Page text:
There is no other way of cutting it – this election result is an absolute disaster for Britain. We are set for five years of utter misery, with further cuts to public services and welfare, further privatisation of the NHS and our education system and further attacks on migrants, the unemployed and the disabled. The Tories have won and we are stuck with them.
While it’s important now to get angry, to get agitated and get organised, it’s equally important to look at the future with a degree of optimism to stave off defeatism. There are, through it all, small glimmers of hope. Our Co-Editor Chris Jarvis will, over the next few days be looking at some of them.
by Chris Jarvis
No election in British history has so clearly highlighted the incompatibility of the first past the post electoral system with sense than this one. Ever since 1983, when the SDP-Liberal alliance won 25% of the vote, and yet received only 23 seats in parliament, the faults in the bizarre system we use to elect our parliament have become more and more apparent.Continue Reading
by Mike Vinti
On May the 7th our fair isles will take to the polls. Across this (hopefully) green and pleasant land, the great multi-headed beasts, known to our political class as hard-working families, will be herded into schools and council buildings to cast their vote. It’s going to be, without a doubt, the most anti-climactic, and longest, election of our times. And what’s worse, E4 won’t be on all day.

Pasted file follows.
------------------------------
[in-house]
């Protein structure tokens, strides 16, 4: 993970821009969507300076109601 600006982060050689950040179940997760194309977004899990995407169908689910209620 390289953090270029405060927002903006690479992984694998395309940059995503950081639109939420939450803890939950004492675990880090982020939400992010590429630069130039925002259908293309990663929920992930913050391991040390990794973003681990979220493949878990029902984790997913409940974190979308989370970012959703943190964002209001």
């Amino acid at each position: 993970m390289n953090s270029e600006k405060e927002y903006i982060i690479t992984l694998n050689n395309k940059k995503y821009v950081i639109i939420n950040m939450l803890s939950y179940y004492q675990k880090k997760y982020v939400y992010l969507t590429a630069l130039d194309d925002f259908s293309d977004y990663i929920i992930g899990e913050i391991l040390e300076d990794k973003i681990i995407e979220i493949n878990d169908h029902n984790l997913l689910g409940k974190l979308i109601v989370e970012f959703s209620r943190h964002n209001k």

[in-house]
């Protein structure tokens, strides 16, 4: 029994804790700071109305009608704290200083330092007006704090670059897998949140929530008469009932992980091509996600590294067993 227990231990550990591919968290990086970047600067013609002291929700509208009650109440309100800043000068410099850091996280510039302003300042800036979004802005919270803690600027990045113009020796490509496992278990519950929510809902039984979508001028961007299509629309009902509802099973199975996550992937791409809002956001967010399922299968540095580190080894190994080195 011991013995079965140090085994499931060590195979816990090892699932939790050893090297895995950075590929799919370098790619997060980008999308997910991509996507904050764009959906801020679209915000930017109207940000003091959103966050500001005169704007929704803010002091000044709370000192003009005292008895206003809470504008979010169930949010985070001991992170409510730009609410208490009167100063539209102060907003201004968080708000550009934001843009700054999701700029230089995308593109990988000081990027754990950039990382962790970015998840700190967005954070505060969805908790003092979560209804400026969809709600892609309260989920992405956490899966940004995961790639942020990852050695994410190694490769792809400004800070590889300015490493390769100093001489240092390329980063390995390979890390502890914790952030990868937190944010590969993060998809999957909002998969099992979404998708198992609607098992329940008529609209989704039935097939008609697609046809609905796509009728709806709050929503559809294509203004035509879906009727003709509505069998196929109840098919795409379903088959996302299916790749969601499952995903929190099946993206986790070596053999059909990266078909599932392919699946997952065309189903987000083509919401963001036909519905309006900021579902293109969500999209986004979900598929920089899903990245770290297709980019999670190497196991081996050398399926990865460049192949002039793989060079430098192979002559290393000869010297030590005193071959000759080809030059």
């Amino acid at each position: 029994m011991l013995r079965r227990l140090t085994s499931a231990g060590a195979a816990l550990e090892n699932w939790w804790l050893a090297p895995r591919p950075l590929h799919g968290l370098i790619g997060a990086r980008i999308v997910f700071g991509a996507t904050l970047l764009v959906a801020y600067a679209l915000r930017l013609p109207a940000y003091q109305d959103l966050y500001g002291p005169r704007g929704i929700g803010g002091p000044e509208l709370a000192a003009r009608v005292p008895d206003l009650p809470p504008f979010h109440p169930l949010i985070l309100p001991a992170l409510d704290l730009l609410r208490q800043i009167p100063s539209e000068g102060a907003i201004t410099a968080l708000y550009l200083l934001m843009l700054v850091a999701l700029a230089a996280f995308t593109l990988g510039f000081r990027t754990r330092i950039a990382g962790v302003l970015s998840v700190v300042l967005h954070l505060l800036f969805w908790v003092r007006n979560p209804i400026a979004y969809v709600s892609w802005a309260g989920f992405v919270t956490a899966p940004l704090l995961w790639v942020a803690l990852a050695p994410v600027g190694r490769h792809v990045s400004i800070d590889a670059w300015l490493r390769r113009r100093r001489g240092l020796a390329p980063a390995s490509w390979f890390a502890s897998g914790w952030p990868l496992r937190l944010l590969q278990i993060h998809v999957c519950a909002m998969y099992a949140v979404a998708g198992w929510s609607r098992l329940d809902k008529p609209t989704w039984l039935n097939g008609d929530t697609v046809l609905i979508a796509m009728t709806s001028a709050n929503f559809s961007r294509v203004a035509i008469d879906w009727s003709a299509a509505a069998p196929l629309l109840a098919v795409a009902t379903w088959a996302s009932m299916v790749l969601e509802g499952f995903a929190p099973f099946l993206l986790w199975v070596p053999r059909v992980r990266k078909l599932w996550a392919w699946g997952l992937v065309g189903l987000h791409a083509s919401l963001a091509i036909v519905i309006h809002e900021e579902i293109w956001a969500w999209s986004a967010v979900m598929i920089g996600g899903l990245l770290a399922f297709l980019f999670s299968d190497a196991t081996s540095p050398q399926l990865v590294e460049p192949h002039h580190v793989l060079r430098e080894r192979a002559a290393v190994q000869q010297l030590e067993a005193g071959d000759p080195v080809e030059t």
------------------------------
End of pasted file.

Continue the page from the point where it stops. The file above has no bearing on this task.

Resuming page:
But there’s good news guys! Jay Z’s new streaming service, Tidal, and your corporate Media overlords have teamed up to bring you a brand spanking new, musical, multi format, interactive #Election2k15!
To a soundtrack of thundering synthetic drums and the beeps of Britain’s metaphorical life support machine, the great shamans of the BBC, Channel 4, ITV and *whisper it* Sky, will debate, debunk and defibrillate #Election2k15: Now That’s What I Call Democracy.Continue Reading
by Katherine Lucas
Since its formation in 1993, UKIP has prided itself on its anti-system rhetoric.
Under Nigel Farage’s wisdom, UKIP has latched onto fears about immigration, and in doing so, has done enormous damage to the working classes. Put simply, inciting racial tension is in no way beneficial to a social group that includes people who come from all over the world.
Perhaps it should be of little surprise that a party run by a former inner-city London stock broker do not have the interests of the working classes at heart, but that is certainly not in line with his promises. Through exercising ‘divide and rule’, Farage has injected tension among those who previously stood a better chance of securing change through collective action.
by David Peel
The neoliberal strategy of austerity has suffered its first serious reverse in the election of Syriza to power in Greece. However, the euphoria at that victory on the Left has been strangely muted, almost as if, like the Greeks, we cannot bring ourselves to believe it.